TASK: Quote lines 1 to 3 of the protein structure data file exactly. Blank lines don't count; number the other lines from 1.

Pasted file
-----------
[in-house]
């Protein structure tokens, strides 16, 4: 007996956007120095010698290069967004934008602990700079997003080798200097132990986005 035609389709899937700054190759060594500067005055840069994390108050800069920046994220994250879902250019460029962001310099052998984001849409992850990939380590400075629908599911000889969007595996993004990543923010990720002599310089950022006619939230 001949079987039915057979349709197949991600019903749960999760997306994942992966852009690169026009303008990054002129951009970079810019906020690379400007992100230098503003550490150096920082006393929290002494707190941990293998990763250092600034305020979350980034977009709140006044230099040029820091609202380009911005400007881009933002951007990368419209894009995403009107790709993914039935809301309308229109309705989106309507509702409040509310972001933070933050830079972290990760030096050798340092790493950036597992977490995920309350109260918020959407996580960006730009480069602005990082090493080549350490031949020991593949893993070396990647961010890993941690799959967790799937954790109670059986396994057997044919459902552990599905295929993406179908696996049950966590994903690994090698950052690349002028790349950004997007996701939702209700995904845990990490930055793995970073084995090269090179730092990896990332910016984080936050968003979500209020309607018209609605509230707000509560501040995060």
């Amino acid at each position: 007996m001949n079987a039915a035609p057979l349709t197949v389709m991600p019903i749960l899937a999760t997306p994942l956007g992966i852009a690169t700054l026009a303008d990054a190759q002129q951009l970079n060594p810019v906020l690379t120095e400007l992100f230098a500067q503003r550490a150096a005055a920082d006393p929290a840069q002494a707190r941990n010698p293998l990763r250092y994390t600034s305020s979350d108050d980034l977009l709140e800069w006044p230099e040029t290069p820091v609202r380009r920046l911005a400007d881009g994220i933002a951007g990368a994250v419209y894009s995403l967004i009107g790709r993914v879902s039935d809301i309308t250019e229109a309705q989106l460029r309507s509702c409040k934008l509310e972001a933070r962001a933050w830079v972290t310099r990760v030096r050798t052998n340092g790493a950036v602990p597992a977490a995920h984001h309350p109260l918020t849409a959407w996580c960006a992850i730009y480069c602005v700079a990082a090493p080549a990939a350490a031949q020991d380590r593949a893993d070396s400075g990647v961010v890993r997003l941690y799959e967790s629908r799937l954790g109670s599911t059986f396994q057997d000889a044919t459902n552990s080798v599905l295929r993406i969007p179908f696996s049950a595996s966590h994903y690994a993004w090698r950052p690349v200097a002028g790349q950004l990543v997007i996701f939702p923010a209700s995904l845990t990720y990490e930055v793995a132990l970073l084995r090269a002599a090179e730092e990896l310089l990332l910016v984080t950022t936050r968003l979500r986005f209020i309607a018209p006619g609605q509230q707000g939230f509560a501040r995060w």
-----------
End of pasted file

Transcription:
[in-house]
């Protein structure tokens, strides 16, 4: 007996956007120095010698290069967004934008602990700079997003080798200097132990986005 035609389709899937700054190759060594500067005055840069994390108050800069920046994220994250879902250019460029962001310099052998984001849409992850990939380590400075629908599911000889969007595996993004990543923010990720002599310089950022006619939230 001949079987039915057979349709197949991600019903749960999760997306994942992966852009690169026009303008990054002129951009970079810019906020690379400007992100230098503003550490150096920082006393929290002494707190941990293998990763250092600034305020979350980034977009709140006044230099040029820091609202380009911005400007881009933002951007990368419209894009995403009107790709993914039935809301309308229109309705989106309507509702409040509310972001933070933050830079972290990760030096050798340092790493950036597992977490995920309350109260918020959407996580960006730009480069602005990082090493080549350490031949020991593949893993070396990647961010890993941690799959967790799937954790109670059986396994057997044919459902552990599905295929993406179908696996049950966590994903690994090698950052690349002028790349950004997007996701939702209700995904845990990490930055793995970073084995090269090179730092990896990332910016984080936050968003979500209020309607018209609605509230707000509560501040995060």
């Amino acid at each position: 007996m001949n079987a039915a035609p057979l349709t197949v389709m991600p019903i749960l899937a999760t997306p994942l956007g992966i852009a690169t700054l026009a303008d990054a190759q002129q951009l970079n060594p810019v906020l690379t120095e400007l992100f230098a500067q503003r550490a150096a005055a920082d006393p929290a840069q002494a707190r941990n010698p293998l990763r250092y994390t600034s305020s979350d108050d980034l977009l709140e800069w006044p230099e040029t290069p820091v609202r380009r920046l911005a400007d881009g994220i933002a951007g990368a994250v419209y894009s995403l967004i009107g790709r993914v879902s039935d809301i309308t250019e229109a309705q989106l460029r309507s509702c409040k934008l509310e972001a933070r962001a933050w830079v972290t310099r990760v030096r050798t052998n340092g790493a950036v602990p597992a977490a995920h984001h309350p109260l918020t849409a959407w996580c960006a992850i730009y480069c602005v700079a990082a090493p080549a990939a350490a031949q020991d380590r593949a893993d070396s400075g990647v961010v890993r997003l941690y799959e967790s629908r799937l954790g109670s599911t059986f396994q057997d000889a044919t459902n552990s080798v599905l295929r993406i969007p179908f696996s049950a595996s966590h994903y690994a993004w090698r950052p690349v200097a002028g790349q950004l990543v997007i996701f939702p923010a209700s995904l845990t990720y990490e930055v793995a132990l970073l084995r090269a002599a090179e730092e990896l310089l990332l910016v984080t950022t936050r968003l979500r986005f209020i309607a018209p006619g609605q509230q707000g939230f509560a501040r995060w």